CONCORD, N.H. — Three key facts describe the state of the Republican White House race in New Hampshire as the state prepares for the nation's first presidential primary:
More than two-thirds of Republican voters still are trying to decide who to support.
People desperately want someone who understands and shares their anger and frustration with Washington.
The GOP race is between former Massachusetts Gov. Mitt Romney and a player to be named later. Last month, the Romney alternative appeared to be Texas Gov. Rick Perry. Today, it's Georgia businessman Herman Cain.
If that candidate has enough appeal to the state's strong conservative corps of voters — who have long been skeptical about Romney's commitment to their causes — and enough gravitas and money, Romney's in for a major struggle.
New Hampshire will offer the nation clues as to the direction of this volatile race. The state's primary is traditionally the campaign's first secret-ballot presidential test, and voters unaffiliated with a political party can participate.
So just like Republicans across the nation, New Hampshire voters are shopping. They want a winner. They want, as Romney adviser Ron Kaufman put it, "Superman."
Romney has maintained his strong core of support, firmly establishing himself as the establishment choice. He continues to collect high-profile endorsements such as New Jersey Gov. Chris Christie, and announces advisory teams full of officials from the George W. Bush administration.
But it's impossible to say who can galvanize the anti-Romney crowd, and it's still too early the draw such conclusions.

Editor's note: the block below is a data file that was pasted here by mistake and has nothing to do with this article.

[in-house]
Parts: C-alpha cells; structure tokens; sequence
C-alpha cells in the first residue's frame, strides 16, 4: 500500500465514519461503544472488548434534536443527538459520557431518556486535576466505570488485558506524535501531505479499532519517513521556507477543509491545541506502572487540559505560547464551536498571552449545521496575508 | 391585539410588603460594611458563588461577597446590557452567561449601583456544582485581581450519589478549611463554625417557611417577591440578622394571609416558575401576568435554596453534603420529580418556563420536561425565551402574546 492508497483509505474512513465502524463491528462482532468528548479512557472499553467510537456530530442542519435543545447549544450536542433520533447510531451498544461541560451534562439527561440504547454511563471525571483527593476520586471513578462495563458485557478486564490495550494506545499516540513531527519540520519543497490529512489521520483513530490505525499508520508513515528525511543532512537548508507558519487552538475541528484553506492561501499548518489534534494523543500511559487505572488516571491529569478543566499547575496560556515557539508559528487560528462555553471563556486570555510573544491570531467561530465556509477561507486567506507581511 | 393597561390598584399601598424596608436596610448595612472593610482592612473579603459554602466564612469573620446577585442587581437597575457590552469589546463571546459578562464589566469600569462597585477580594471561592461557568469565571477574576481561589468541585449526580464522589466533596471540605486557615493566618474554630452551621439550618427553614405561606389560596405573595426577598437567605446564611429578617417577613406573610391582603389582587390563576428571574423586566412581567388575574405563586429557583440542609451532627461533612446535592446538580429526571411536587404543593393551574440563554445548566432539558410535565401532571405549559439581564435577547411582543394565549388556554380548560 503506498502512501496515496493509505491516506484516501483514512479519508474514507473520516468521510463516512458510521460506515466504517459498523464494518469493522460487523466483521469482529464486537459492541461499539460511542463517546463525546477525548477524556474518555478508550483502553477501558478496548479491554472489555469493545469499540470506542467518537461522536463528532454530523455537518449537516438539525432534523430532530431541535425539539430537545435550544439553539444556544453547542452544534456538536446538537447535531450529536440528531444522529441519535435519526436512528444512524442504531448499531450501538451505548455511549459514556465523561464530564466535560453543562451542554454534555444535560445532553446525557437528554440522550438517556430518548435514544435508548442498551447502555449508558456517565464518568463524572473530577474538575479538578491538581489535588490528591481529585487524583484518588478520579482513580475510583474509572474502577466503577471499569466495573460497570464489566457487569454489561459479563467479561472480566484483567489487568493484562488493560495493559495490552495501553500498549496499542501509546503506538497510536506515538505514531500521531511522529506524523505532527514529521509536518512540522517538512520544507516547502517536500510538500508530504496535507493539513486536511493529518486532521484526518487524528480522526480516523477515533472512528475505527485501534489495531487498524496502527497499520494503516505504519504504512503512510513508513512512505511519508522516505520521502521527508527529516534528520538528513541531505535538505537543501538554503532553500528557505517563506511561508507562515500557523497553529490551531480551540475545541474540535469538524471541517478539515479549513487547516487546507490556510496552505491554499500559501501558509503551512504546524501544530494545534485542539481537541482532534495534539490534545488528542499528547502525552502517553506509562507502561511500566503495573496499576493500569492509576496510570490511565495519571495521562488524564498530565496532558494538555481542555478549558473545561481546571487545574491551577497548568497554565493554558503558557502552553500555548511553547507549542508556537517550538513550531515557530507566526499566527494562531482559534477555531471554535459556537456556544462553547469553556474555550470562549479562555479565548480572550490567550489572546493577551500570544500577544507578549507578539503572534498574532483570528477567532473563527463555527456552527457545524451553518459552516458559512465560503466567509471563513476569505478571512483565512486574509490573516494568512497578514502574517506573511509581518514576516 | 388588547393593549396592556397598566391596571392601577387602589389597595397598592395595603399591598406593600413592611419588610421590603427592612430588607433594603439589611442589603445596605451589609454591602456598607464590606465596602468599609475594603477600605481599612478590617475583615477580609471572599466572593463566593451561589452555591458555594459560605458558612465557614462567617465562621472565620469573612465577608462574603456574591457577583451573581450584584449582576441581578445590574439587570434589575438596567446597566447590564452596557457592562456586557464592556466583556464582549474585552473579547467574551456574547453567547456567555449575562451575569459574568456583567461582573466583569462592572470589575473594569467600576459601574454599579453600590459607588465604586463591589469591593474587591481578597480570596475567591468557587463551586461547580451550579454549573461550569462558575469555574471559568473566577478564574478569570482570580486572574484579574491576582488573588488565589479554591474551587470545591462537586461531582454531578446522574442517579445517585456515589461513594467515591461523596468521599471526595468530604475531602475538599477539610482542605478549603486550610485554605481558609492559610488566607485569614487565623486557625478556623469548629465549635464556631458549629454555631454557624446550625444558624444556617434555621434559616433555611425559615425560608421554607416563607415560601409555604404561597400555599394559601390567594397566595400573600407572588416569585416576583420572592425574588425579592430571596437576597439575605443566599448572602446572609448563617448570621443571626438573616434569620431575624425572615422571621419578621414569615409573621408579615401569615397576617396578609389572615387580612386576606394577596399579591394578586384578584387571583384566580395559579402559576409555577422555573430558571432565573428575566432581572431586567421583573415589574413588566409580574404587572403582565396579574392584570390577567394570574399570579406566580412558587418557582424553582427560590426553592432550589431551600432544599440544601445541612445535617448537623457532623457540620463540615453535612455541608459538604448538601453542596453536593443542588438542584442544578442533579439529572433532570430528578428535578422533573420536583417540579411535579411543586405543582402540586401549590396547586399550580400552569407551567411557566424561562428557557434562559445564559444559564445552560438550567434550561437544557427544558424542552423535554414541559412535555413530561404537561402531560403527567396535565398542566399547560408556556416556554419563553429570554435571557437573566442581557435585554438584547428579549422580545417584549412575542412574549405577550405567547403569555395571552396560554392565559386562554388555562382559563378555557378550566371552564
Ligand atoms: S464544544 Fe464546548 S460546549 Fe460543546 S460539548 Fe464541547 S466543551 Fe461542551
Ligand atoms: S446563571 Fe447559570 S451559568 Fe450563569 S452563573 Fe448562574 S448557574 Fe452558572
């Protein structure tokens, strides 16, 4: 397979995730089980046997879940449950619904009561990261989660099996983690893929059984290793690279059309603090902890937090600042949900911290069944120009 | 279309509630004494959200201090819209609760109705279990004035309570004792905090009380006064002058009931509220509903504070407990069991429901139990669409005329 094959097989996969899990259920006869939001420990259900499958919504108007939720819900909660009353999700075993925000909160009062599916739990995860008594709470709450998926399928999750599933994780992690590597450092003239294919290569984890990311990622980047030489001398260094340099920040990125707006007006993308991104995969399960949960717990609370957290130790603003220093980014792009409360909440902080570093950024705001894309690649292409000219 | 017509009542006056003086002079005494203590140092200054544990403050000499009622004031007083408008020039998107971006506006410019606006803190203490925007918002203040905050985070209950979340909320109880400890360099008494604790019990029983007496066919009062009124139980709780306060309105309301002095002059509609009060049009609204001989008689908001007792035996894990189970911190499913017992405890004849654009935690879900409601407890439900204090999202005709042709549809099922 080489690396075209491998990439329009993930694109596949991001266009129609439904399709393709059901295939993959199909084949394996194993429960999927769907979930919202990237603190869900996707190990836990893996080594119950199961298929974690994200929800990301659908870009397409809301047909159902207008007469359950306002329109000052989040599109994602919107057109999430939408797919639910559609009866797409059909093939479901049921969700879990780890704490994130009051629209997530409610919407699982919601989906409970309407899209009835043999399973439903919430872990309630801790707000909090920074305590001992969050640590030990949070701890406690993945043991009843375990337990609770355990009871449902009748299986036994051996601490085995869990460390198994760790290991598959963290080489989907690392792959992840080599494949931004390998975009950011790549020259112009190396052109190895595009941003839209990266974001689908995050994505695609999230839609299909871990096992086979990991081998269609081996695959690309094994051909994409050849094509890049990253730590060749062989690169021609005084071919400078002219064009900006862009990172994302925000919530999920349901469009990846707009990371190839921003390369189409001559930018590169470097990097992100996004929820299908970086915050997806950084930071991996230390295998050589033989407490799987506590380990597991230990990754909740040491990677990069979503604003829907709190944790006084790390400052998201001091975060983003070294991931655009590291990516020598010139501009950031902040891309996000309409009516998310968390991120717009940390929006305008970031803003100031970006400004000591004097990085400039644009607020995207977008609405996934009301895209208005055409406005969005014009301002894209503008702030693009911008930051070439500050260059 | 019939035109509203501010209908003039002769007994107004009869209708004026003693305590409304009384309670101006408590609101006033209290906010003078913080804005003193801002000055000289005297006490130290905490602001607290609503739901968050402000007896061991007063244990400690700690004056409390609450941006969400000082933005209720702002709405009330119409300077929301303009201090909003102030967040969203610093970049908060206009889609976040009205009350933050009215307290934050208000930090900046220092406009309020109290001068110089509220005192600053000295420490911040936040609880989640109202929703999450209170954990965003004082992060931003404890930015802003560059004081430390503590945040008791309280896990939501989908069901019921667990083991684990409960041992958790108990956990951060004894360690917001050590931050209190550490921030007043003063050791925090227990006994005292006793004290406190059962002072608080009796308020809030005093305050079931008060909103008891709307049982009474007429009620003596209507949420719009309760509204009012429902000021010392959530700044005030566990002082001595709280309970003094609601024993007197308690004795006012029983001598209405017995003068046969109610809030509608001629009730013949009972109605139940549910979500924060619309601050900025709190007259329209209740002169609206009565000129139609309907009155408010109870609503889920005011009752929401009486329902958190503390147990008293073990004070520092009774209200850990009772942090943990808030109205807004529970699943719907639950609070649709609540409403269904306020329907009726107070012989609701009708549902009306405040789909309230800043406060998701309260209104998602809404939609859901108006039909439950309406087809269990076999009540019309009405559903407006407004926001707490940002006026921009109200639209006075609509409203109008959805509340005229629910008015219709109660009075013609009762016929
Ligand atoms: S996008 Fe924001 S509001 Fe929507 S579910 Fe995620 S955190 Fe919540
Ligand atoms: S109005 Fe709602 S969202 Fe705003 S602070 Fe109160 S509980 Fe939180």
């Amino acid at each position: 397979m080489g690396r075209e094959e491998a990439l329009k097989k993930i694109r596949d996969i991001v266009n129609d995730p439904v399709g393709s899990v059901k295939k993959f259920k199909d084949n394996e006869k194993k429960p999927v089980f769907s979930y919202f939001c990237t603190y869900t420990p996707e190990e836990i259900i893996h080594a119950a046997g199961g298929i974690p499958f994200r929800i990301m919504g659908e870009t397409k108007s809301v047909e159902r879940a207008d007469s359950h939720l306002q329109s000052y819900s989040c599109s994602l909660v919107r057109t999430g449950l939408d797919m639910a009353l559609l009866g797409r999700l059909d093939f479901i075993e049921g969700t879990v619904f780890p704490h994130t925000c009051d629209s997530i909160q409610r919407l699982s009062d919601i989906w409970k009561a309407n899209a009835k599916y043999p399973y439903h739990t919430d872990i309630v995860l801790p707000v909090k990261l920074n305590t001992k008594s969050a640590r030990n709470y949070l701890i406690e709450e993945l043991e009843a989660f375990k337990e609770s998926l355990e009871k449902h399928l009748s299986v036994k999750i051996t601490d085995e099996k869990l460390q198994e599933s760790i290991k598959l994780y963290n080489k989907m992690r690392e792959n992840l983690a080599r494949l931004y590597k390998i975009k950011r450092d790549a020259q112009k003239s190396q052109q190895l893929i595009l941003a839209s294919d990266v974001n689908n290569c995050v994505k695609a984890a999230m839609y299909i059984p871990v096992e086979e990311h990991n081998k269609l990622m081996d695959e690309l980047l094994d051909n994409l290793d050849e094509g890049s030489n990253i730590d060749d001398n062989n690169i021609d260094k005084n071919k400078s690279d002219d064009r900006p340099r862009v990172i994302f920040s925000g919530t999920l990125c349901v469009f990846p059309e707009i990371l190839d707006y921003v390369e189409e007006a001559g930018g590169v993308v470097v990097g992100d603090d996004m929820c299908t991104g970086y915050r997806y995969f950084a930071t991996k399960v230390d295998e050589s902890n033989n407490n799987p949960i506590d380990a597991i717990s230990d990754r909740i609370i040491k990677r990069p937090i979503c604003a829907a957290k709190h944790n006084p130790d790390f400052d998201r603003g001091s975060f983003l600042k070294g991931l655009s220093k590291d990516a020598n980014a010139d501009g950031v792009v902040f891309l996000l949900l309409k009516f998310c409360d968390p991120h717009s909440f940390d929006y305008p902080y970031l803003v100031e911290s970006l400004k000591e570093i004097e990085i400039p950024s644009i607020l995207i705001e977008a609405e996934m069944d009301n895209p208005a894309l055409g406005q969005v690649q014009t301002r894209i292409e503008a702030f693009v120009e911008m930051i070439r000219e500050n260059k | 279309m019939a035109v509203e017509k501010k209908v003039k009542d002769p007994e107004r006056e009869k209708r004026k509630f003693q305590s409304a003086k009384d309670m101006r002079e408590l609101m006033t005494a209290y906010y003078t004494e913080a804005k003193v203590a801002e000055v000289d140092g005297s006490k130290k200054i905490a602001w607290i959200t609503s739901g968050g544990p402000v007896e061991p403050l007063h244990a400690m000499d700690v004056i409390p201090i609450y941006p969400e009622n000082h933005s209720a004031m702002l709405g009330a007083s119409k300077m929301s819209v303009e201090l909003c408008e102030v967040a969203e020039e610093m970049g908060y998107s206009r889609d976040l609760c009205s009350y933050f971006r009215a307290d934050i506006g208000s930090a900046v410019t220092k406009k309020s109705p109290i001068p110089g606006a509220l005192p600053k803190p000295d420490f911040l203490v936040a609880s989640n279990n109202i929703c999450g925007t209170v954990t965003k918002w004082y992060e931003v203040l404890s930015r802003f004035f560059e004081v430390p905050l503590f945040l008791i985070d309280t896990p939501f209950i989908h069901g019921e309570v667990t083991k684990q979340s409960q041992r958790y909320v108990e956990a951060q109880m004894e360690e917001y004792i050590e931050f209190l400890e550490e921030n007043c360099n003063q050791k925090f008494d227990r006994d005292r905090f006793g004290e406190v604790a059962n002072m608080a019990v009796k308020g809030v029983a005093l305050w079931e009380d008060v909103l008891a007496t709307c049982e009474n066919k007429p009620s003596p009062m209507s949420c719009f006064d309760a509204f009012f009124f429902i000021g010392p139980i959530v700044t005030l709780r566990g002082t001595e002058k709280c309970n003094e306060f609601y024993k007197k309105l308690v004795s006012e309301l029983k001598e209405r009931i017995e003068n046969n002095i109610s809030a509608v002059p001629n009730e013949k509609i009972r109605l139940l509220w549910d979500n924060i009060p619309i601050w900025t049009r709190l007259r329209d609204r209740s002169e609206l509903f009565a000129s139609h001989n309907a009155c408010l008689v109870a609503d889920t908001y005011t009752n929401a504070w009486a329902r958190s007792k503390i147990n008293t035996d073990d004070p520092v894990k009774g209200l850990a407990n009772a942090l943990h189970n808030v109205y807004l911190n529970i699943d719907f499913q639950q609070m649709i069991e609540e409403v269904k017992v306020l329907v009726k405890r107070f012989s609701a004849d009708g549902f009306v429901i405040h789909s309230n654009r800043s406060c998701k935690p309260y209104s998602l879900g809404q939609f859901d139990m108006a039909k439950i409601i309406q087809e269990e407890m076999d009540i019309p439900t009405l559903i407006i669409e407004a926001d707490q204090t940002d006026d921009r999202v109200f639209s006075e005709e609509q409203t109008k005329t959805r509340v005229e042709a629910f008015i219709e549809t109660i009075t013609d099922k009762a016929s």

The WMUR Granite State poll, conducted Sept. 26 to Oct. 6, found 68 percent of likely Republican voters were still searching for a candidate, while 11 percent said they had definitely settled on someone.
"It's the same thing we've seen in the past. People don't make up their minds until the very end," said Andrew Smith, director of the University of New Hampshire Survey Center, which conducted the poll.
New Hampshire politics is unique in one sense. Because it's a small state, candidates have time to linger in living rooms and diners and make several stops each day.
For voters, the stops are convenient. They can walk down the street and see a candidate, or bump into them while having dinner out. Knowing they have such access means they're reluctant to commit to anyone this soon.
"In this state, you have to play this game until the very end," said veteran Republican strategist Tom Rath, a Romney backer. "Leads can evaporate overnight."
Romney is ahead because in many ways, a lot of people feel they know him well and like him. He has a home in Wolfeboro, governed the state next door for four years, and has been running for president since 2007. In the Granite State poll, 67 percent viewed him favorably.
While it's natural that people are still candidate-shopping, "in the back of their minds, a lot of people have a space reserved for Mitt Romney," said Robert Duffy, a Romney supporter from Nashua.